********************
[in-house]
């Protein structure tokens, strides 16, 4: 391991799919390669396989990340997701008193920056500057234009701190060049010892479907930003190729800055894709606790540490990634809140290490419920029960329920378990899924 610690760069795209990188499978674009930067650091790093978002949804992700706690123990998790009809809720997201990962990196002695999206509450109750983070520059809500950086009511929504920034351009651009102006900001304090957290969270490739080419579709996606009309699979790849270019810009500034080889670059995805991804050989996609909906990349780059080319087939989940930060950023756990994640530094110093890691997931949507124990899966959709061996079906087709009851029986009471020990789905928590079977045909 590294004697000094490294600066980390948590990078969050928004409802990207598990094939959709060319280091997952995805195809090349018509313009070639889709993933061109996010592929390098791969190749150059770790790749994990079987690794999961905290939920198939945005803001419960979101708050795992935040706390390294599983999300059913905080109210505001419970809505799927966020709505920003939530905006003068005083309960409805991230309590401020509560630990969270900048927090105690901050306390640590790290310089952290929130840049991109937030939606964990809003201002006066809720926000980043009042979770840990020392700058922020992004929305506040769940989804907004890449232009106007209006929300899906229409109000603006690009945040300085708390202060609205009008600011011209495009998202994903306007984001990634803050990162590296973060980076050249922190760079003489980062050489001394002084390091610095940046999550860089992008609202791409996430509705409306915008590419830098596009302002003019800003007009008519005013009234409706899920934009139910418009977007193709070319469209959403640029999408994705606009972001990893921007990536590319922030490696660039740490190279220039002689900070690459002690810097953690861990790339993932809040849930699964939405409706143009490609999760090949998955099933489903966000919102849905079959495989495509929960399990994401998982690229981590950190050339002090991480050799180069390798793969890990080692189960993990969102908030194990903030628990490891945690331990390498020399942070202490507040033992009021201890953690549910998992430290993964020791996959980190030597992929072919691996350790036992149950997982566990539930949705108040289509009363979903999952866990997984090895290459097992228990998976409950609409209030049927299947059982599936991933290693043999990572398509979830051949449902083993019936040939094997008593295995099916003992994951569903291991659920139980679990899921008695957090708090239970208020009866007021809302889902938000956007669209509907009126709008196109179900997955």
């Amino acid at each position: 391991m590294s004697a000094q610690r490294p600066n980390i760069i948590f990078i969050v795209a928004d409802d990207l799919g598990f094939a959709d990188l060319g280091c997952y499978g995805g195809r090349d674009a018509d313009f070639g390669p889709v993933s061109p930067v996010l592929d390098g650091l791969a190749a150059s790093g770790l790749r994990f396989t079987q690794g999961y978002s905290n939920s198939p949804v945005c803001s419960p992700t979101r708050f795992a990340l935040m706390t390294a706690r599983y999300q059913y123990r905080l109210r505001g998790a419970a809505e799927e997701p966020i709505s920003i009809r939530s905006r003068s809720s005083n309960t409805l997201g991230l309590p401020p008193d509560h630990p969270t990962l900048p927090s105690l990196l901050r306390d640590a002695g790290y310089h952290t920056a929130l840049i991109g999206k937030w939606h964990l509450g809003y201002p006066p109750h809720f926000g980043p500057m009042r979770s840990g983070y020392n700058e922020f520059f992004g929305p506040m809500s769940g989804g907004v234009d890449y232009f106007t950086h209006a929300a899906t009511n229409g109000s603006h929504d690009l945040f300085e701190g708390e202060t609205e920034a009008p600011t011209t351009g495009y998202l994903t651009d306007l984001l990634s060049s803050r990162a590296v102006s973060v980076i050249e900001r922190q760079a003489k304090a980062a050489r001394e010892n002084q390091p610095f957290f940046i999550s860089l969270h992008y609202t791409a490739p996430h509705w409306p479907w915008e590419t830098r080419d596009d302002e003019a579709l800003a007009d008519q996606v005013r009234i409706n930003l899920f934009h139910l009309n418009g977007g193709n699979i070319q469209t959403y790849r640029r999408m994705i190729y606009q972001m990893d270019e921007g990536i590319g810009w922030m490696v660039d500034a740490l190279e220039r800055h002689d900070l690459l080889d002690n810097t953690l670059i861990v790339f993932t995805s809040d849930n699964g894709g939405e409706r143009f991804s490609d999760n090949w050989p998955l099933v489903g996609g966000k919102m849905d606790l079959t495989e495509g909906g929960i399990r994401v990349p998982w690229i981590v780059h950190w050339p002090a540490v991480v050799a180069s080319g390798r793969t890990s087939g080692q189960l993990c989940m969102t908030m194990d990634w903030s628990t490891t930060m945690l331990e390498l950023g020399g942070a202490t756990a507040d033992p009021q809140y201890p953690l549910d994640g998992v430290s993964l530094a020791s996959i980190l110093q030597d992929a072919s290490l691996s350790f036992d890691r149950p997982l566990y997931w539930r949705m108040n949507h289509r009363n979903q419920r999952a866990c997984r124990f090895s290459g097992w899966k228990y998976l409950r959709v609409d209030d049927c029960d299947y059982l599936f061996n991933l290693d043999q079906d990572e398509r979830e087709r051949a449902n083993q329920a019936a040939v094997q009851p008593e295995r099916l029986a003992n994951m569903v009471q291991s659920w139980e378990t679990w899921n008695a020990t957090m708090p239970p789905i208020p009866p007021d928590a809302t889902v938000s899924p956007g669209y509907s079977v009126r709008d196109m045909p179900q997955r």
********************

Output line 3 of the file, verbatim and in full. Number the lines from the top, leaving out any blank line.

């Amino acid at each position: 391991m590294s004697a000094q610690r490294p600066n980390i760069i948590f990078i969050v795209a928004d409802d990207l799919g598990f094939a959709d990188l060319g280091c997952y499978g995805g195809r090349d674009a018509d313009f070639g390669p889709v993933s061109p930067v996010l592929d390098g650091l791969a190749a150059s790093g770790l790749r994990f396989t079987q690794g999961y978002s905290n939920s198939p949804v945005c803001s419960p992700t979101r708050f795992a990340l935040m706390t390294a706690r599983y999300q059913y123990r905080l109210r505001g998790a419970a809505e799927e997701p966020i709505s920003i009809r939530s905006r003068s809720s005083n309960t409805l997201g991230l309590p401020p008193d509560h630990p969270t990962l900048p927090s105690l990196l901050r306390d640590a002695g790290y310089h952290t920056a929130l840049i991109g999206k937030w939606h964990l509450g809003y201002p006066p109750h809720f926000g980043p500057m009042r979770s840990g983070y020392n700058e922020f520059f992004g929305p506040m809500s769940g989804g907004v234009d890449y232009f106007t950086h209006a929300a899906t009511n229409g109000s603006h929504d690009l945040f300085e701190g708390e202060t609205e920034a009008p600011t011209t351009g495009y998202l994903t651009d306007l984001l990634s060049s803050r990162a590296v102006s973060v980076i050249e900001r922190q760079a003489k304090a980062a050489r001394e010892n002084q390091p610095f957290f940046i999550s860089l969270h992008y609202t791409a490739p996430h509705w409306p479907w915008e590419t830098r080419d596009d302002e003019a579709l800003a007009d008519q996606v005013r009234i409706n930003l899920f934009h139910l009309n418009g977007g193709n699979i070319q469209t959403y790849r640029r999408m994705i190729y606009q972001m990893d270019e921007g990536i590319g810009w922030m490696v660039d500034a740490l190279e220039r800055h002689d900070l690459l080889d002690n810097t953690l670059i861990v790339f993932t995805s809040d849930n699964g894709g939405e409706r143009f991804s490609d999760n090949w050989p998955l099933v489903g996609g966000k919102m849905d606790l079959t495989e495509g909906g929960i399990r994401v990349p998982w690229i981590v780059h950190w050339p002090a540490v991480v050799a180069s080319g390798r793969t890990s087939g080692q189960l993990c989940m969102t908030m194990d990634w903030s628990t490891t930060m945690l331990e390498l950023g020399g942070a202490t756990a507040d033992p009021q809140y201890p953690l549910d994640g998992v430290s993964l530094a020791s996959i980190l110093q030597d992929a072919s290490l691996s350790f036992d890691r149950p997982l566990y997931w539930r949705m108040n949507h289509r009363n979903q419920r999952a866990c997984r124990f090895s290459g097992w899966k228990y998976l409950r959709v609409d209030d049927c029960d299947y059982l599936f061996n991933l290693d043999q079906d990572e398509r979830e087709r051949a449902n083993q329920a019936a040939v094997q009851p008593e295995r099916l029986a003992n994951m569903v009471q291991s659920w139980e378990t679990w899921n008695a020990t957090m708090p239970p789905i208020p009866p007021d928590a809302t889902v938000s899924p956007g669209y509907s079977v009126r709008d196109m045909p179900q997955r």